Aside from the cross-country travel and general unpleasantness of being in an airport during the days before and after, I never considered holidays, or the feasts that accompany them, stressful. I knew what to expect, and could plan for, or around, all the food. I thought I “enjoyed” what I wanted to, and I “didn’t like” most of those traditional holiday foods, anyway.
Actually, I ate what felt safe and what would protect me from judgment. I ate enough so as to not draw attention to my plate, and just the right amount to satisfy both my ego and expectations.
I rarely worried about eating too much—if anything, I had regrets about eating too little, because my eating disorder voice convinced me I didn’t need most of it. I knew my own will power; I was proud of it. I could just “eat with my eyes” and decide what was “worth it”—as the standard healthy eating tip goes. I was usually training for a race, or enjoyed a run before or after these feasts anyway. I stuck to my routine. It was safe and comfortable, I thought.
When someone commented on the contents of my plate(s) or cup(s), I tried to laugh it off and make some joke about nutrition. I was just “eating healthy,” as Orthorexia had convinced me. I could justify it all—the “good” and the “bad” stuff. I was confident in those choices, and my own health status, either way. In those moments, Orthorexia feels like a friend who has your back.
But later, that same eating disorder voice that answered unsolicited food and drink comments confidently and with pride, will be ready to break that facade down with distress and comparison. Did I eat more than so-and-so? Was that dessert really worth it? It didn’t even taste THAT good. I won’t have it tomorrow. How many glasses did I have? I can’t even remember. TOO MANY, then. I’m just drinking water tomorrow.
And the cycle continues.
“I hate when someone comments on what I’m eating.”
I overheard this at a holiday family meal a few years ago, and quietly laughed. It didn’t come from my mouth, but it certainly could have. I wanted to high-five this person for keeping it (VERY) real. The commenter meant no harm when they chose to verbally acknowledge the variety of desserts on someone else’s plate—sometimes food is just a go-to conversation starter, like the weather or “how I got here” or the score of the game that no one actually cares about. But when you’ve had an eating disorder voice trying to convince you to put one of those desserts back, or ready to lay on the GUILT immediately upon finishing that plate, you know why those comments dig.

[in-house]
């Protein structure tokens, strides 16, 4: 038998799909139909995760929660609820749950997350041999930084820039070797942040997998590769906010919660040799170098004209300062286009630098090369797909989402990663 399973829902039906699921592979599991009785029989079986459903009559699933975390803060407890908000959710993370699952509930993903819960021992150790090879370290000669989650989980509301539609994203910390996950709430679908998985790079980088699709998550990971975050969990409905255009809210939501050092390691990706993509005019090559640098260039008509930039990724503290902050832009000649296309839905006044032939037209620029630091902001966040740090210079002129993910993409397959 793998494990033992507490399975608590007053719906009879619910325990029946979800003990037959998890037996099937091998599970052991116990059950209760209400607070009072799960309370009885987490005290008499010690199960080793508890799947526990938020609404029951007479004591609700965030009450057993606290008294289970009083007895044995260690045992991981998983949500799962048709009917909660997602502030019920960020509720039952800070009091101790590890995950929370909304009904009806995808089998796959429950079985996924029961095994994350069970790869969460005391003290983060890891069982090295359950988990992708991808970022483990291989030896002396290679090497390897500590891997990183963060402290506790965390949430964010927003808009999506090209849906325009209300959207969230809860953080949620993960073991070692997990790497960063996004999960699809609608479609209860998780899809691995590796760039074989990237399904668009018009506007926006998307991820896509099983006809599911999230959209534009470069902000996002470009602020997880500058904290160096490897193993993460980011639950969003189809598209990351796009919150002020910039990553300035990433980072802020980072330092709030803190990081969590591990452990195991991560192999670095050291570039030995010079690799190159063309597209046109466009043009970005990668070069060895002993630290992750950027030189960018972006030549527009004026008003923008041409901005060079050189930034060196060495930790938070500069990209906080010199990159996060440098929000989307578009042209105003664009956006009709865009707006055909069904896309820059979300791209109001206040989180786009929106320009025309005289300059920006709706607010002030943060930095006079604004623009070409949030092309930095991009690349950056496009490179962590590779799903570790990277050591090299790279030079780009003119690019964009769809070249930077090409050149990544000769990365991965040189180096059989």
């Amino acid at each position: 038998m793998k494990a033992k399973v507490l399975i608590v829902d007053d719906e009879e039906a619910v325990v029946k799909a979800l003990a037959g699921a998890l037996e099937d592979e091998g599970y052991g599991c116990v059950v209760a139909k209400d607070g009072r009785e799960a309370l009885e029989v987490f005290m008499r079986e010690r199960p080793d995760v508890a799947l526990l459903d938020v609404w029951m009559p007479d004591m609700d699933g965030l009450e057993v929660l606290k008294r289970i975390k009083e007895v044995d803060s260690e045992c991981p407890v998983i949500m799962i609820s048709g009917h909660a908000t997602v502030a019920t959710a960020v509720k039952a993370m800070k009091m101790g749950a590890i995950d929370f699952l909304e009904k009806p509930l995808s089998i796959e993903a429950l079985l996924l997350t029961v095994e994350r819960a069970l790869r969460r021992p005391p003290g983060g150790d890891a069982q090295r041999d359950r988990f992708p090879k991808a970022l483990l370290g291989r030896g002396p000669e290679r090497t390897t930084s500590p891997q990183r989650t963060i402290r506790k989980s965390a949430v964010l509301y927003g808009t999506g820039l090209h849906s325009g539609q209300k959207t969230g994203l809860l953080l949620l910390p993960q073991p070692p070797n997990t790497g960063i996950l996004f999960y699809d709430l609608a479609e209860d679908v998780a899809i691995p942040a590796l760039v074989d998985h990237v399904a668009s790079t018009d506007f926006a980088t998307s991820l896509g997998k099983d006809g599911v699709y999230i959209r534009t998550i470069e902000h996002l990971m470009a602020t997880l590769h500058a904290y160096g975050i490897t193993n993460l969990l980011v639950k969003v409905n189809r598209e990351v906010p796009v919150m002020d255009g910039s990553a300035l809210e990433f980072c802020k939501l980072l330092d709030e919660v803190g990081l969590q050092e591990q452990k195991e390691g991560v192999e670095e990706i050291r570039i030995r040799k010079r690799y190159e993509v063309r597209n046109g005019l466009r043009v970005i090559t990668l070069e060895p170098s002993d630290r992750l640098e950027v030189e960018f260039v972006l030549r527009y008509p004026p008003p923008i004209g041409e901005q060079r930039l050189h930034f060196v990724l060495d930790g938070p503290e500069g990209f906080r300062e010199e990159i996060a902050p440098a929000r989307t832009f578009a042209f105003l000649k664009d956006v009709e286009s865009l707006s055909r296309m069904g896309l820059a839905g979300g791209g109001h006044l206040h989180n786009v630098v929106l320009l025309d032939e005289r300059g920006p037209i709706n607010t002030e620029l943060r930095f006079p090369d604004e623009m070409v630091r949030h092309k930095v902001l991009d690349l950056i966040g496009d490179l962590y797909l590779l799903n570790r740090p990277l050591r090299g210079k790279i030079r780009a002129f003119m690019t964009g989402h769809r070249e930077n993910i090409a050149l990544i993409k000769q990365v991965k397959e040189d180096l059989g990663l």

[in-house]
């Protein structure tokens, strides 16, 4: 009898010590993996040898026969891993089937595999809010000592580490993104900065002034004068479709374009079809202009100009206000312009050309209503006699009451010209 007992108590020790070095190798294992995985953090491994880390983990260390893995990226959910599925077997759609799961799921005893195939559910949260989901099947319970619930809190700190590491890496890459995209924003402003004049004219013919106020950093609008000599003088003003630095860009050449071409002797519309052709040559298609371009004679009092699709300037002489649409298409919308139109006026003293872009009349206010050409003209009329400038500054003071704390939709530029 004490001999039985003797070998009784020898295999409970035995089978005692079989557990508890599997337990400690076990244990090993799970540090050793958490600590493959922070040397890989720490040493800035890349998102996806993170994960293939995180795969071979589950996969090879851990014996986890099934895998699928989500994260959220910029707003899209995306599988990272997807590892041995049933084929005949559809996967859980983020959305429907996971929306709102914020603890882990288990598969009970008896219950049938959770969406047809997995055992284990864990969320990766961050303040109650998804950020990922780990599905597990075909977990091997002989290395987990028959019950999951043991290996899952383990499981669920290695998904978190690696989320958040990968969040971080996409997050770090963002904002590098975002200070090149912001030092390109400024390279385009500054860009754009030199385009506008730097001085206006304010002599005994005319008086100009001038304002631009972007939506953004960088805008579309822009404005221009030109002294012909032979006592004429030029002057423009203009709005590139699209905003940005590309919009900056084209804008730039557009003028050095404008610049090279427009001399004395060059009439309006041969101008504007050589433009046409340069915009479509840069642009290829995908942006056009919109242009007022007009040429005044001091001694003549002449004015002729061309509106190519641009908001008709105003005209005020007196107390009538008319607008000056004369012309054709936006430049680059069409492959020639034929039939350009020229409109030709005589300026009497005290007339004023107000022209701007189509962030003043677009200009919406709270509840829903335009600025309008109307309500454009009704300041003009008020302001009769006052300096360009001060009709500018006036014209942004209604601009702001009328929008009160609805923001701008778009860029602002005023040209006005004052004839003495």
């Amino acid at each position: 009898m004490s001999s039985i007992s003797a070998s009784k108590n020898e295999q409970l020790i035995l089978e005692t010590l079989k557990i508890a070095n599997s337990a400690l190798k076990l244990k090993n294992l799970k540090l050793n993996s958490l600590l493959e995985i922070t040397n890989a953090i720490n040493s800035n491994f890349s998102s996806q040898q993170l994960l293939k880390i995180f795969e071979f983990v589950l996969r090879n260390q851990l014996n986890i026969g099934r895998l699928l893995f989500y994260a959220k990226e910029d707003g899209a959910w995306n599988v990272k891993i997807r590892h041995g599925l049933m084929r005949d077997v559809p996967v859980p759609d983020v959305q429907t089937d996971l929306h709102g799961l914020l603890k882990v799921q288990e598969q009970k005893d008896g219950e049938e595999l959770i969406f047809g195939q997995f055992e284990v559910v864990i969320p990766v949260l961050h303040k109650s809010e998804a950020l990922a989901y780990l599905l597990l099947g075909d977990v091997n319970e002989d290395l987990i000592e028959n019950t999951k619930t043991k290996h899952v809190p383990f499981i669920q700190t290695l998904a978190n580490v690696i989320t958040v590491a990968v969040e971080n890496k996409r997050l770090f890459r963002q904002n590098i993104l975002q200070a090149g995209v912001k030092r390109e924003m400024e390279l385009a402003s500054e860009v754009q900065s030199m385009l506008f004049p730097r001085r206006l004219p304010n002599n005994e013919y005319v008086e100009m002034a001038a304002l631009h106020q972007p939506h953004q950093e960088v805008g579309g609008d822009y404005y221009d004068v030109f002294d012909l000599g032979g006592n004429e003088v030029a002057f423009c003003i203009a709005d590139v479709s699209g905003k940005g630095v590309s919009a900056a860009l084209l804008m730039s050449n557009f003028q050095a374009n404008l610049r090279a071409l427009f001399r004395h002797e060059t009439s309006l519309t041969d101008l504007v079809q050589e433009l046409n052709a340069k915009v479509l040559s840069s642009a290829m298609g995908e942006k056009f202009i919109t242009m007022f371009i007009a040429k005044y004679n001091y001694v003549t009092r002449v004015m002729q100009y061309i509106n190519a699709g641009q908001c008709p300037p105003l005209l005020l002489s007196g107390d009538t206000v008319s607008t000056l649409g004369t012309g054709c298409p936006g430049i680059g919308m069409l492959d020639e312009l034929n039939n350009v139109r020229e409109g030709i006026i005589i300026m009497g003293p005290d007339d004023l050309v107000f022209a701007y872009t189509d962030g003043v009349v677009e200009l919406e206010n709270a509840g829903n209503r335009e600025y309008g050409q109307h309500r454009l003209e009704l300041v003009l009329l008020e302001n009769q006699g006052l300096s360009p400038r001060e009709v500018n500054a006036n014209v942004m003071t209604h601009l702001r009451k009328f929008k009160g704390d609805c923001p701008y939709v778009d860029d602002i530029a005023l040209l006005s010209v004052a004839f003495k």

Commenting on someone’s food is hardly different than commenting on their weight.
It’s hard to shake it off when you’re on the receiving end. It’s unhelpful, no matter the context. What someone is choosing to eat during one meal, on one day, should have no effect on anyone else.
Yet, the eating disorder voice is quick to convince the mind that these comments matter. And it won’t forget them. Instead, it uses them as guidance for future food decisions. It plays them on repeat, as any holiday party buffet or family meal is approached. It conjures them up too quickly, as a reminder to restrict, to stay within the bounds of “healthy” or safe eating. Anything to avoid someone commenting or judging. Really, anything to avoid someone noticing.
Give yourself permission to not hear these food comments.
(And PLEASE don’t dole them out.)
Permission to poke the eating disorder voice. Give it a hearty STFU as you push back. Stand up to it. Remember that its one and only goal is to control and manipulate the way you eat, to remove the joy from eating, and to then provide you with a false sense of pride and joy from sticking to “the rules.” Remember that it’s not right, or true.
Give yourself permission to refrain from comparing your plate to someone else’s.
Enjoy the salad and the turkey and the green bean casserole with fried onions on top and the roasted squash and the stuffing (MY FAVE) and the dinner roll and the jello pudding (IDK, some people love it). Or pick and choose your favorites! You do you. Regardless of food comments, eat what sounds and feels good to you.
Give yourself an out when someone dishes out food comments.
A smile and a nod. A conversation-changer. Or a simple, “I hate when someone comments on what I’m eating.” That’ll do.
Give yourself permission to take the Intuitive Eating Holiday Bill of Rights as your own.
The authors of Intuitive Eating—registered dietitians Evelyn Tribole and Elyse Resch—anticipated most, if not all, possible holiday eating situations. They gifted you with a protective Intuitive Eater’s Holiday Bill of Rights. Your diet-focused voice will hate it, which is all the more reason to hold it close and employ it as needed.
Ignore these food comments, as best you can.
They’re not about you, they’re about diet culture. They’re not truth, they’re opinion. They’re not yours to absorb or digest. Save that room for the pie.
Personally, I’m ready to enjoy a slice of pumpkin pie for breakfast and show the tiny human what American feasts are all about.